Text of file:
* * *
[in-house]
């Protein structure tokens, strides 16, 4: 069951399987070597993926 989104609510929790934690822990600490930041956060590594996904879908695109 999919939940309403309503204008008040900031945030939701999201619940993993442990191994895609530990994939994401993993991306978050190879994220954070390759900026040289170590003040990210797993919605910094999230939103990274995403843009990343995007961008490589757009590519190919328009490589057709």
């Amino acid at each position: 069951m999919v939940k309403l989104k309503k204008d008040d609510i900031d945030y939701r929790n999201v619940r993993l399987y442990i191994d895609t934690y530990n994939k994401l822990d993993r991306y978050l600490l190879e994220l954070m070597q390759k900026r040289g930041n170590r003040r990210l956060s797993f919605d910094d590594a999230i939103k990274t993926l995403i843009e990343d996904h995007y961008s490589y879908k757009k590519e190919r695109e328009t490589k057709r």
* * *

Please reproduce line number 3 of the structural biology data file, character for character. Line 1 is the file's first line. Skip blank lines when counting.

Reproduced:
């Amino acid at each position: 069951m999919v939940k309403l989104k309503k204008d008040d609510i900031d945030y939701r929790n999201v619940r993993l399987y442990i191994d895609t934690y530990n994939k994401l822990d993993r991306y978050l600490l190879e994220l954070m070597q390759k900026r040289g930041n170590r003040r990210l956060s797993f919605d910094d590594a999230i939103k990274t993926l995403i843009e990343d996904h995007y961008s490589y879908k757009k590519e190919r695109e328009t490589k057709r």